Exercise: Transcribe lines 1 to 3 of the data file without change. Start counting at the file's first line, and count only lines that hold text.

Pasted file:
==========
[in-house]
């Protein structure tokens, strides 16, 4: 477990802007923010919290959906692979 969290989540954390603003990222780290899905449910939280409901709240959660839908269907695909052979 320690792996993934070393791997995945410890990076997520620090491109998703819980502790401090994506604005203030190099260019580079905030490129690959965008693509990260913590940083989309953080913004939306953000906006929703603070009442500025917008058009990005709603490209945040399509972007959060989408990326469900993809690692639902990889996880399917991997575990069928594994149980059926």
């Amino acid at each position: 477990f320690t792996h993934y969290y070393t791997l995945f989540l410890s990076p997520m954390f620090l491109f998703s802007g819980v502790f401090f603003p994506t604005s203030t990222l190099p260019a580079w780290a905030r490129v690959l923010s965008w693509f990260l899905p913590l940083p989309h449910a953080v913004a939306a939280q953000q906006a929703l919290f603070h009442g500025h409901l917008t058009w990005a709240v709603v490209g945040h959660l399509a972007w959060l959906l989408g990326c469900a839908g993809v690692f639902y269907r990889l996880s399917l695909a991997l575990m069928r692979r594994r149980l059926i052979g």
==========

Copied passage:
[in-house]
């Protein structure tokens, strides 16, 4: 477990802007923010919290959906692979 969290989540954390603003990222780290899905449910939280409901709240959660839908269907695909052979 320690792996993934070393791997995945410890990076997520620090491109998703819980502790401090994506604005203030190099260019580079905030490129690959965008693509990260913590940083989309953080913004939306953000906006929703603070009442500025917008058009990005709603490209945040399509972007959060989408990326469900993809690692639902990889996880399917991997575990069928594994149980059926």
């Amino acid at each position: 477990f320690t792996h993934y969290y070393t791997l995945f989540l410890s990076p997520m954390f620090l491109f998703s802007g819980v502790f401090f603003p994506t604005s203030t990222l190099p260019a580079w780290a905030r490129v690959l923010s965008w693509f990260l899905p913590l940083p989309h449910a953080v913004a939306a939280q953000q906006a929703l919290f603070h009442g500025h409901l917008t058009w990005a709240v709603v490209g945040h959660l399509a972007w959060l959906l989408g990326c469900a839908g993809v690692f639902y269907r990889l996880s399917l695909a991997l575990m069928r692979r594994r149980l059926i052979g």